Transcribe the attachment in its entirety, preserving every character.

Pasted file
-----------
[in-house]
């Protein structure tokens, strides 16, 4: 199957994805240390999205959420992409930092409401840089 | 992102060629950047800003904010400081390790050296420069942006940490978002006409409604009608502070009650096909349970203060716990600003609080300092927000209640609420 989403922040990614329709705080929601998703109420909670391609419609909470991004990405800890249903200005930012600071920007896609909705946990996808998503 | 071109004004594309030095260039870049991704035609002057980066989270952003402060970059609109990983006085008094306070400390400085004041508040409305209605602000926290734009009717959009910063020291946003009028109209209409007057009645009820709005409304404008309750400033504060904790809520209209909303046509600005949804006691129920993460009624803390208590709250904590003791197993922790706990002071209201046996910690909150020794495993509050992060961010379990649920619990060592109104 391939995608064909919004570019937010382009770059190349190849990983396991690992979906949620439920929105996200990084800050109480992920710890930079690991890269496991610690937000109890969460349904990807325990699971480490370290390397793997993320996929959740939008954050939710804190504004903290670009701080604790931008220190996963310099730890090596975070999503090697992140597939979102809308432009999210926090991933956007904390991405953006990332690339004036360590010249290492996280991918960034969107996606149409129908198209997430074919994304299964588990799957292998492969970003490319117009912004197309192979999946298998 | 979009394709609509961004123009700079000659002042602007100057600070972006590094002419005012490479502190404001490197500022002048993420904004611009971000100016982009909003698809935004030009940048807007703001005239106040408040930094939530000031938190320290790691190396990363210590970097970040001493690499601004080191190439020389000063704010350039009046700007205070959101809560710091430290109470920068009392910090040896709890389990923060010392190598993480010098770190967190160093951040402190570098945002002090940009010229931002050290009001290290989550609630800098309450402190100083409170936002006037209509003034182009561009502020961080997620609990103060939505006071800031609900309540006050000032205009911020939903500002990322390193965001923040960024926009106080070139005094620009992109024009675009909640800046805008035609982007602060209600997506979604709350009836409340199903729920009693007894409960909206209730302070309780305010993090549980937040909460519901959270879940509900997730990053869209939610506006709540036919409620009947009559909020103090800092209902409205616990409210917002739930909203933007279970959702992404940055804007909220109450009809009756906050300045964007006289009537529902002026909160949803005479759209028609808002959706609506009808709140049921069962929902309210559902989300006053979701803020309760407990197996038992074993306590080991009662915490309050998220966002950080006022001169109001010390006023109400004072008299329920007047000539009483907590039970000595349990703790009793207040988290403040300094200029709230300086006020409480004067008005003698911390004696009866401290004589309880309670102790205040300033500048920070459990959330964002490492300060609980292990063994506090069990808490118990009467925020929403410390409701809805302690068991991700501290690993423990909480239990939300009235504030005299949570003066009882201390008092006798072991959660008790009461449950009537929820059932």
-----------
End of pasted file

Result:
[in-house]
């Protein structure tokens, strides 16, 4: 199957994805240390999205959420992409930092409401840089 | 992102060629950047800003904010400081390790050296420069942006940490978002006409409604009608502070009650096909349970203060716990600003609080300092927000209640609420 989403922040990614329709705080929601998703109420909670391609419609909470991004990405800890249903200005930012600071920007896609909705946990996808998503 | 071109004004594309030095260039870049991704035609002057980066989270952003402060970059609109990983006085008094306070400390400085004041508040409305209605602000926290734009009717959009910063020291946003009028109209209409007057009645009820709005409304404008309750400033504060904790809520209209909303046509600005949804006691129920993460009624803390208590709250904590003791197993922790706990002071209201046996910690909150020794495993509050992060961010379990649920619990060592109104 391939995608064909919004570019937010382009770059190349190849990983396991690992979906949620439920929105996200990084800050109480992920710890930079690991890269496991610690937000109890969460349904990807325990699971480490370290390397793997993320996929959740939008954050939710804190504004903290670009701080604790931008220190996963310099730890090596975070999503090697992140597939979102809308432009999210926090991933956007904390991405953006990332690339004036360590010249290492996280991918960034969107996606149409129908198209997430074919994304299964588990799957292998492969970003490319117009912004197309192979999946298998 | 979009394709609509961004123009700079000659002042602007100057600070972006590094002419005012490479502190404001490197500022002048993420904004611009971000100016982009909003698809935004030009940048807007703001005239106040408040930094939530000031938190320290790691190396990363210590970097970040001493690499601004080191190439020389000063704010350039009046700007205070959101809560710091430290109470920068009392910090040896709890389990923060010392190598993480010098770190967190160093951040402190570098945002002090940009010229931002050290009001290290989550609630800098309450402190100083409170936002006037209509003034182009561009502020961080997620609990103060939505006071800031609900309540006050000032205009911020939903500002990322390193965001923040960024926009106080070139005094620009992109024009675009909640800046805008035609982007602060209600997506979604709350009836409340199903729920009693007894409960909206209730302070309780305010993090549980937040909460519901959270879940509900997730990053869209939610506006709540036919409620009947009559909020103090800092209902409205616990409210917002739930909203933007279970959702992404940055804007909220109450009809009756906050300045964007006289009537529902002026909160949803005479759209028609808002959706609506009808709140049921069962929902309210559902989300006053979701803020309760407990197996038992074993306590080991009662915490309050998220966002950080006022001169109001010390006023109400004072008299329920007047000539009483907590039970000595349990703790009793207040988290403040300094200029709230300086006020409480004067008005003698911390004696009866401290004589309880309670102790205040300033500048920070459990959330964002490492300060609980292990063994506090069990808490118990009467925020929403410390409701809805302690068991991700501290690993423990909480239990939300009235504030005299949570003066009882201390008092006798072991959660008790009461449950009537929820059932």